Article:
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Family Life

For your family, it may be that frequent moves have made it harder for children to know grandparents and other relatives. On the other hand, these family members may play a vital supportive role to your children during deployments and will have the opportunity to forge close lifelong relationships. If extended family will play a greater role in caring for your child during deployment than they did previously, there are key things to keep in mind to allow smoother transitions.


Planning Ahead = Smoother Transition

Try to make transitions between caregivers go as smoothly as possible. For example, grandmother may arrive in advance of the deployment so she will represent continuity and be associated with the loving nature of your home. Beyond that, children will benefit by seeing that the temporary caregiver has genuine respect for the deployed parent. If she arrives the day of departure, she may be associated with confusion or be viewed as a replacement.

No child will appreciate anyone replacing a parent, and that can breed unnecessary resentment. Fostering closeness between your children and a temporary caregiver far in advance will make your children feel more secure.

Try to have the caregiver connect prior to deployment through visits, phone calls, or social media. If you will be relocating to a family member’s home while your spouse is away, try to visit there prior to the move or, if that is not possible, use digital photos to familiarize your children with the environment.


Communicating Your Plan to Your Children

Children and adolescents need to know “who will take care of me” and that the adults around them are sensitive to their needs. You and your spouse should have a discussion with your children and caregiver.

The discussion should be targeted to the age of your children and should include the following key points:
  • You have given a great deal of thought about who can best help to care for your children.
  • Explain why this person was chosen. Ideally, you should be able to say that you have chosen someone who also loves your children.
  • Reinforce that this is temporary and that the caregiver does not replace the deploying parent.
  • The caregiver represents you and should be respected.
  • Explain that the distant parent will always be thinking of the children and will stay in contact whenever possible, but because of distance will be unable to give the daily attention the children deserve. Because you care so much for your children, you have carefully chosen someone who will do a good job of caring for those everyday needs.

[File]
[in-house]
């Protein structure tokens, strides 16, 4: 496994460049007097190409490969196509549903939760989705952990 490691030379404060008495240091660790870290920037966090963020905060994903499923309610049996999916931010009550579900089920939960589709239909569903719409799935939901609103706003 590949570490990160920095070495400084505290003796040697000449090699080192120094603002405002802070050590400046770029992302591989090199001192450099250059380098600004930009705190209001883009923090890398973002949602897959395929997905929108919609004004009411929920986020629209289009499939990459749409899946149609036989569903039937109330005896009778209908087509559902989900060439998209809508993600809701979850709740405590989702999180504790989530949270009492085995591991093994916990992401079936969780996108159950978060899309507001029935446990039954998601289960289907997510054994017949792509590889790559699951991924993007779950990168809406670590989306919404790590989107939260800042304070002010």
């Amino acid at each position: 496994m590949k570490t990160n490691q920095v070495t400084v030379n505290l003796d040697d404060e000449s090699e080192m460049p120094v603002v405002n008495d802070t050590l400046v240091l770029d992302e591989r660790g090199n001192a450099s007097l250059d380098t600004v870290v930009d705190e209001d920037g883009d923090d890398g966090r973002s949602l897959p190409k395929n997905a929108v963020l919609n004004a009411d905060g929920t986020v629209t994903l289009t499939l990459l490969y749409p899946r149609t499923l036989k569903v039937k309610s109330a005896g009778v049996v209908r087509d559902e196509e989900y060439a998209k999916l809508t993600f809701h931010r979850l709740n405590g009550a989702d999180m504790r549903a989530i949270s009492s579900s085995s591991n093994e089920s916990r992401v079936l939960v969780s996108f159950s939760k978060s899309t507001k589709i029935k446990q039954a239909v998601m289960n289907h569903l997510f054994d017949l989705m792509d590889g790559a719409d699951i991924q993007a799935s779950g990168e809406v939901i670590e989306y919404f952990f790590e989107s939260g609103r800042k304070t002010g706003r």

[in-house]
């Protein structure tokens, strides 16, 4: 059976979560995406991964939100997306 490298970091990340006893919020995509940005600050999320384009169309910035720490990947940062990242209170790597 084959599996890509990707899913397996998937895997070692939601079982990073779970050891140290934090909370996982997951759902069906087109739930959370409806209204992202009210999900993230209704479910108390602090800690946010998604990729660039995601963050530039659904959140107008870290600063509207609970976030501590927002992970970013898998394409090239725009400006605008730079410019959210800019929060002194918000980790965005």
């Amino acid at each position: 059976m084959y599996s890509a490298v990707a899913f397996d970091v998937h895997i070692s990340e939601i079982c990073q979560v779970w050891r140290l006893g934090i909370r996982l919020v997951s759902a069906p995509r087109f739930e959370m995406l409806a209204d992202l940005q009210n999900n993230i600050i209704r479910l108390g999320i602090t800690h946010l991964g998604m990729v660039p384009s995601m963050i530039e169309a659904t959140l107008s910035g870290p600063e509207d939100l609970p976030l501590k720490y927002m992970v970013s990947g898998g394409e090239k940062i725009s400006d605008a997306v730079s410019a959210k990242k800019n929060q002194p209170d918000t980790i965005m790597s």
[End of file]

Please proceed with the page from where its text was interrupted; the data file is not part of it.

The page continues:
Discussing Your Parenting Style with the Caregiver

You and your spouse should also find the opportunity to discuss your parenting approach with the caregiver. It’s important that your children experience consistency of care rather than having to adjust to new approaches. You should discuss parenting style, and the blend of control and rules with warmth and support. Ideally we strive for a balance between rules and warmth, remembering that discipline means guidance, not control, but adults disagree about these things. Even married couples don’t always see eye-to-eye on parenting style, but well-functioning households do the best they can to disagree behind the scenes to present a united front to the children. When they don’t, children learn to play parents off of each other. It’s important that you discuss this openly in advance so children don’t receive confusing messages.

If the temporary caregiver clearly understands your approach, hopefully she will remain as consistent as possible in maintaining that approach. Don’t be surprised if your extended family member from a different generation holds a different parenting philosophy than you do. She may be more lenient, or she may think you are too passive and she would be stricter. This is all the more reason to work this through openly in advance. This will make the household run more smoothly during deployment and hopefully prevent the returning service member from having to respond to a 7-year-old shouting, “Grandma never told us what to do.”

Additional Resources:

 

Author
Kenneth R. Ginsburg, MD, MSEd, FAAP
Last Updated
11/1/2013
Source
Building Resilience in Children and Teens (Copyright © American Academy of Pediatrics 2011)
The information contained on this Web site should not be used as a substitute for the medical care and advice of your pediatrician. There may be variations in treatment that your pediatrician may recommend based on individual facts and circumstances.